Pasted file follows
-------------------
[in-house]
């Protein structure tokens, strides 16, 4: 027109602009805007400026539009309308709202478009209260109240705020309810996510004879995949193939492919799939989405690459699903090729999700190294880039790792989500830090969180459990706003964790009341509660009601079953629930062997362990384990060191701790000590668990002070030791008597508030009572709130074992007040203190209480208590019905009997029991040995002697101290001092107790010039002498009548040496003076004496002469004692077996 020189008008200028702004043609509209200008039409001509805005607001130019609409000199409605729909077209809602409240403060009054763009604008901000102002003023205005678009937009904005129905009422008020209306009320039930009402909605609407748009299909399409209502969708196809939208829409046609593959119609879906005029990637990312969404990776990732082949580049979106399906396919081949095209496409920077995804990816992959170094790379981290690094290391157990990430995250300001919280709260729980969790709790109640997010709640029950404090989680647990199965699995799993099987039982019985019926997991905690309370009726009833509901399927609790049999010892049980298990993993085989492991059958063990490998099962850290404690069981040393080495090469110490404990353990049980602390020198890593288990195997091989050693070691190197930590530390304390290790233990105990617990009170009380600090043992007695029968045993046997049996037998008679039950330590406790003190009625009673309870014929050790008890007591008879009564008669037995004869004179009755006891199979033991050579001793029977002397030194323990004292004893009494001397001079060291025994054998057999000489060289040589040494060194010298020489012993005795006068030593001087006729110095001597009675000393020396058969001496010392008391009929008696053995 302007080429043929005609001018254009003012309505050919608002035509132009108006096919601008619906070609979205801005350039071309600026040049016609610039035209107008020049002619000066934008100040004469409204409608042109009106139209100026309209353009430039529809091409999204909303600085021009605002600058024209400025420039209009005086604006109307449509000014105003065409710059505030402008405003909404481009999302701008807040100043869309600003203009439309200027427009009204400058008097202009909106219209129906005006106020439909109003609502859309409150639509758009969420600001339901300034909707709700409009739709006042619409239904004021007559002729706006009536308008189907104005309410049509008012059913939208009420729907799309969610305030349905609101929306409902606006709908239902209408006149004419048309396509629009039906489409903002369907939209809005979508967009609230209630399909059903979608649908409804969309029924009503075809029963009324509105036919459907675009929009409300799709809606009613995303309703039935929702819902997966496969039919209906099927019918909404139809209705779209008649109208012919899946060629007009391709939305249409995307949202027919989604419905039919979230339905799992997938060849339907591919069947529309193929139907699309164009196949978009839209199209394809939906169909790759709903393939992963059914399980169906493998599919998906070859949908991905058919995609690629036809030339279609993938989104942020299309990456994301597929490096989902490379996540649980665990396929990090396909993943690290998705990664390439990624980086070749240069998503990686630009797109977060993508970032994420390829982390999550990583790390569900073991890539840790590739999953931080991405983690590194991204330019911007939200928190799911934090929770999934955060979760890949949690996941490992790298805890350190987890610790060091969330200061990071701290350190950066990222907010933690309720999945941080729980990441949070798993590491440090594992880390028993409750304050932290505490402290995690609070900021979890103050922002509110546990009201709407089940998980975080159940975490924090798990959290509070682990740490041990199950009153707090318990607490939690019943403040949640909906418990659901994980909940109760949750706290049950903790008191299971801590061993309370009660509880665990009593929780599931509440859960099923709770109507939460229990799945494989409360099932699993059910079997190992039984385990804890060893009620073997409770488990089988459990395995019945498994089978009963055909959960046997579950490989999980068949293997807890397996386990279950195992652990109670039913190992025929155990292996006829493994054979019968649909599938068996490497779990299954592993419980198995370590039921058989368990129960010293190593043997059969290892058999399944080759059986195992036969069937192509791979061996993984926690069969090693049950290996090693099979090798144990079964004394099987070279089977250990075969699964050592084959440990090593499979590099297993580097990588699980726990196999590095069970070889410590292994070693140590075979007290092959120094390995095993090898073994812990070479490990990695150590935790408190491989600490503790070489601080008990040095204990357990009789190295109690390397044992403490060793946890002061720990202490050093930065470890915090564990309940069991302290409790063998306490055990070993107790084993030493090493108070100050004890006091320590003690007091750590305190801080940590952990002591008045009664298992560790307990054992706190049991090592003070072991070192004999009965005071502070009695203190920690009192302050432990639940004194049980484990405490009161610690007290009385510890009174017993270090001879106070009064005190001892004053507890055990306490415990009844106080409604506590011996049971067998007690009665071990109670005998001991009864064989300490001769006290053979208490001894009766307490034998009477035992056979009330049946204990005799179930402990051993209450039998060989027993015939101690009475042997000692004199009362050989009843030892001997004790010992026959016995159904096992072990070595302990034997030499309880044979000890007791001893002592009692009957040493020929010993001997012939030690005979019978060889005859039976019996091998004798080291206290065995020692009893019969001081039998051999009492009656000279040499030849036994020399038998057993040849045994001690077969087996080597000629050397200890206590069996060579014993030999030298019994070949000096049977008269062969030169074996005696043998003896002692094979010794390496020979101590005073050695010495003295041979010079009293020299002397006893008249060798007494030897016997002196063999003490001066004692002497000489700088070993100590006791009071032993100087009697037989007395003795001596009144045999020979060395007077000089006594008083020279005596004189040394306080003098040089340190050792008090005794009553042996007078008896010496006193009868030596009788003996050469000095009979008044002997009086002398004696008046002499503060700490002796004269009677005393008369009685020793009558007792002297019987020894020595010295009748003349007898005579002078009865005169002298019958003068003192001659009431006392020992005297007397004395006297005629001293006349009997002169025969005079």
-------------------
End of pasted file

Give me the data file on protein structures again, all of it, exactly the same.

[in-house]
């Protein structure tokens, strides 16, 4: 027109602009805007400026539009309308709202478009209260109240705020309810996510004879995949193939492919799939989405690459699903090729999700190294880039790792989500830090969180459990706003964790009341509660009601079953629930062997362990384990060191701790000590668990002070030791008597508030009572709130074992007040203190209480208590019905009997029991040995002697101290001092107790010039002498009548040496003076004496002469004692077996 020189008008200028702004043609509209200008039409001509805005607001130019609409000199409605729909077209809602409240403060009054763009604008901000102002003023205005678009937009904005129905009422008020209306009320039930009402909605609407748009299909399409209502969708196809939208829409046609593959119609879906005029990637990312969404990776990732082949580049979106399906396919081949095209496409920077995804990816992959170094790379981290690094290391157990990430995250300001919280709260729980969790709790109640997010709640029950404090989680647990199965699995799993099987039982019985019926997991905690309370009726009833509901399927609790049999010892049980298990993993085989492991059958063990490998099962850290404690069981040393080495090469110490404990353990049980602390020198890593288990195997091989050693070691190197930590530390304390290790233990105990617990009170009380600090043992007695029968045993046997049996037998008679039950330590406790003190009625009673309870014929050790008890007591008879009564008669037995004869004179009755006891199979033991050579001793029977002397030194323990004292004893009494001397001079060291025994054998057999000489060289040589040494060194010298020489012993005795006068030593001087006729110095001597009675000393020396058969001496010392008391009929008696053995 302007080429043929005609001018254009003012309505050919608002035509132009108006096919601008619906070609979205801005350039071309600026040049016609610039035209107008020049002619000066934008100040004469409204409608042109009106139209100026309209353009430039529809091409999204909303600085021009605002600058024209400025420039209009005086604006109307449509000014105003065409710059505030402008405003909404481009999302701008807040100043869309600003203009439309200027427009009204400058008097202009909106219209129906005006106020439909109003609502859309409150639509758009969420600001339901300034909707709700409009739709006042619409239904004021007559002729706006009536308008189907104005309410049509008012059913939208009420729907799309969610305030349905609101929306409902606006709908239902209408006149004419048309396509629009039906489409903002369907939209809005979508967009609230209630399909059903979608649908409804969309029924009503075809029963009324509105036919459907675009929009409300799709809606009613995303309703039935929702819902997966496969039919209906099927019918909404139809209705779209008649109208012919899946060629007009391709939305249409995307949202027919989604419905039919979230339905799992997938060849339907591919069947529309193929139907699309164009196949978009839209199209394809939906169909790759709903393939992963059914399980169906493998599919998906070859949908991905058919995609690629036809030339279609993938989104942020299309990456994301597929490096989902490379996540649980665990396929990090396909993943690290998705990664390439990624980086070749240069998503990686630009797109977060993508970032994420390829982390999550990583790390569900073991890539840790590739999953931080991405983690590194991204330019911007939200928190799911934090929770999934955060979760890949949690996941490992790298805890350190987890610790060091969330200061990071701290350190950066990222907010933690309720999945941080729980990441949070798993590491440090594992880390028993409750304050932290505490402290995690609070900021979890103050922002509110546990009201709407089940998980975080159940975490924090798990959290509070682990740490041990199950009153707090318990607490939690019943403040949640909906418990659901994980909940109760949750706290049950903790008191299971801590061993309370009660509880665990009593929780599931509440859960099923709770109507939460229990799945494989409360099932699993059910079997190992039984385990804890060893009620073997409770488990089988459990395995019945498994089978009963055909959960046997579950490989999980068949293997807890397996386990279950195992652990109670039913190992025929155990292996006829493994054979019968649909599938068996490497779990299954592993419980198995370590039921058989368990129960010293190593043997059969290892058999399944080759059986195992036969069937192509791979061996993984926690069969090693049950290996090693099979090798144990079964004394099987070279089977250990075969699964050592084959440990090593499979590099297993580097990588699980726990196999590095069970070889410590292994070693140590075979007290092959120094390995095993090898073994812990070479490990990695150590935790408190491989600490503790070489601080008990040095204990357990009789190295109690390397044992403490060793946890002061720990202490050093930065470890915090564990309940069991302290409790063998306490055990070993107790084993030493090493108070100050004890006091320590003690007091750590305190801080940590952990002591008045009664298992560790307990054992706190049991090592003070072991070192004999009965005071502070009695203190920690009192302050432990639940004194049980484990405490009161610690007290009385510890009174017993270090001879106070009064005190001892004053507890055990306490415990009844106080409604506590011996049971067998007690009665071990109670005998001991009864064989300490001769006290053979208490001894009766307490034998009477035992056979009330049946204990005799179930402990051993209450039998060989027993015939101690009475042997000692004199009362050989009843030892001997004790010992026959016995159904096992072990070595302990034997030499309880044979000890007791001893002592009692009957040493020929010993001997012939030690005979019978060889005859039976019996091998004798080291206290065995020692009893019969001081039998051999009492009656000279040499030849036994020399038998057993040849045994001690077969087996080597000629050397200890206590069996060579014993030999030298019994070949000096049977008269062969030169074996005696043998003896002692094979010794390496020979101590005073050695010495003295041979010079009293020299002397006893008249060798007494030897016997002196063999003490001066004692002497000489700088070993100590006791009071032993100087009697037989007395003795001596009144045999020979060395007077000089006594008083020279005596004189040394306080003098040089340190050792008090005794009553042996007078008896010496006193009868030596009788003996050469000095009979008044002997009086002398004696008046002499503060700490002796004269009677005393008369009685020793009558007792002297019987020894020595010295009748003349007898005579002078009865005169002298019958003068003192001659009431006392020992005297007397004395006297005629001293006349009997002169025969005079």